- Analyzing industrial catastrophes that have killed or sickened consumers and workers or caused irrevocable harm to the environment.
- Part 1: Critics Rip GM Deferred Prosecution Agreement in Engine Switch Case
- Part 2: Industrial Catastrophes, Corporate Malfeasance, and Government Inaction
Compiled by David Culver, Ed., Evergreene Digest
Part 1: Critics Rip GM Deferred Prosecution Agreement in Engine Switch Case
“It is unconscionable that a giant corporation can conceal information about deadly safety defects for a decade, be responsible for the deaths of more than 100 people as a result and escape any criminal liability based only on a corporate fine and a promise not to do wrong again in the future. It is equally unconscionable that none of the executives inside General Motors responsible for this disaster are going to be held criminally accountable, as now appears to be the case.” --Public Citizen’s Rob Weissman
Editor, Corporate Crime Reporter
September 17th, 2015 | General Motors will pay $900 million, enter into a deferred prosecution agreement and accept a monitor for three years as part of a settlement of allegations that it failed to disclosed a faulty engine switch in GM automobiles that resulted in 124 deaths.
That’s according to the deferred prosecution agreement, and a lengthy statement of facts detailing GM’s criminal wrongdoing.
Corporate Crime Reporter is a legal print newsletter.
Full story …
Now you can follow Evergreene Digest on Twitter.
Part 2: Industrial Catastrophes, Corporate Malfeasance, and Government Inaction
A review of Why Not Jail? ~ Rena Steinzor
The Center for Progressive Reform
The U.S. Department of Justice is under fire for failing to prosecute banks that caused the 2008 economic meltdown because they are too big to jail. Prosecutors have long neglected to hold corporate executives accountable for chronic mistakes that kill and injure workers and customers. This book, the first of its kind, analyzes five industrial catastrophes that have killed or sickened consumers and workers or caused irrevocable harm to the environment. From the Texas City refinery explosion to the Upper Big Branch mine collapse to the destruction of the Deepwater Horizon oil rig and extending to incidents of food and drug contamination that have killed or injured hundreds, the root causes of these preventable disasters include crimes of commission and omission. Although federal prosecutors have made a start on holding low-level managers liable, far more aggressive prosecution is appropriate as a matter of law, policy, and justice. In accessible and jargon-free language, CPR President Rena Steinzor recommends innovative interpretations of existing laws to elevate the prosecution of white-collar crime at the federal and state levels.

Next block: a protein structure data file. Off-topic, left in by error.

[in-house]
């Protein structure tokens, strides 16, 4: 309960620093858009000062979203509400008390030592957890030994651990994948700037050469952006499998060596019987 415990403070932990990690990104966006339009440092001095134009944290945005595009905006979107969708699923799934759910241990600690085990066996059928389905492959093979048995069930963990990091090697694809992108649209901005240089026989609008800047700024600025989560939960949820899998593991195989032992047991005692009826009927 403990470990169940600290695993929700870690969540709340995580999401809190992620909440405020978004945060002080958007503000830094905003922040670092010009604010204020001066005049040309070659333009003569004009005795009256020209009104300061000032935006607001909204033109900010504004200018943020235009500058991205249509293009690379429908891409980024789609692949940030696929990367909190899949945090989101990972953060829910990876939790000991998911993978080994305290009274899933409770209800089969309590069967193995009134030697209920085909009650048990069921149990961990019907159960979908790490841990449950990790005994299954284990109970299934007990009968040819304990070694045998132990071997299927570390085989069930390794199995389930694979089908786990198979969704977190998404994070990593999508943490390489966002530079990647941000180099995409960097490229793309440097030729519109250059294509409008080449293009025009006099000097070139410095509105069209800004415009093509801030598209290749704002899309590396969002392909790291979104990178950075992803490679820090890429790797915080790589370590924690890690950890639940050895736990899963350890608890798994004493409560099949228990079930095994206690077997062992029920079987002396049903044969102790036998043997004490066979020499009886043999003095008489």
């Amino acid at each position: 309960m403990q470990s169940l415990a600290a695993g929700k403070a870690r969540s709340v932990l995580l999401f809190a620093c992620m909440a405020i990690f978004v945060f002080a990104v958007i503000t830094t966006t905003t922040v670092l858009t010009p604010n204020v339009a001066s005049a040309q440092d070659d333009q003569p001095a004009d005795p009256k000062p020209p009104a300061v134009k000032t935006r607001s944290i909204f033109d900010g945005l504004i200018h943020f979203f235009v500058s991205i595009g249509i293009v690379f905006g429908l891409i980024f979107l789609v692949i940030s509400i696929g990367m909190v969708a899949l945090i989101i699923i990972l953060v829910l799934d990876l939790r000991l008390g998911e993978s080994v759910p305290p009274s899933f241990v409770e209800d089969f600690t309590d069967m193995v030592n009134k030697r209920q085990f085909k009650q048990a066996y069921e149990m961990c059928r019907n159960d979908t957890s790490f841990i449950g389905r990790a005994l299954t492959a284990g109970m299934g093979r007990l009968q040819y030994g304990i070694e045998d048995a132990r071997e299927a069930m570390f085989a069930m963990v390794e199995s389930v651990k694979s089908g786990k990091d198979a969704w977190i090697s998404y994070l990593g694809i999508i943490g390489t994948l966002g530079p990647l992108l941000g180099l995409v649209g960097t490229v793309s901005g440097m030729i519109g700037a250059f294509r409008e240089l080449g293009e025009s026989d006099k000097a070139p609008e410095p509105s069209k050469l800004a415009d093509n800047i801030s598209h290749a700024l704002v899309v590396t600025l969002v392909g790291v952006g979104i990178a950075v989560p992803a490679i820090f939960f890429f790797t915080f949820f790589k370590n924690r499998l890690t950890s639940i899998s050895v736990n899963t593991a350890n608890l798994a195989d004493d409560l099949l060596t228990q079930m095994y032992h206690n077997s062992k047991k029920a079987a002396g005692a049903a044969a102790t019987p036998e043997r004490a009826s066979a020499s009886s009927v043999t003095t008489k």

The Center for Progressive Reform is a nonprofit research and educational organization with a network of Member Scholars working to protect health, safety, and the environment through analysis and commentary. The organization's 50+ Member Scholars -- working academics at institutions of higher learning across the United States -- provide research, analysis and commentary on a range of issues related to the environment, health and safety.
Full story …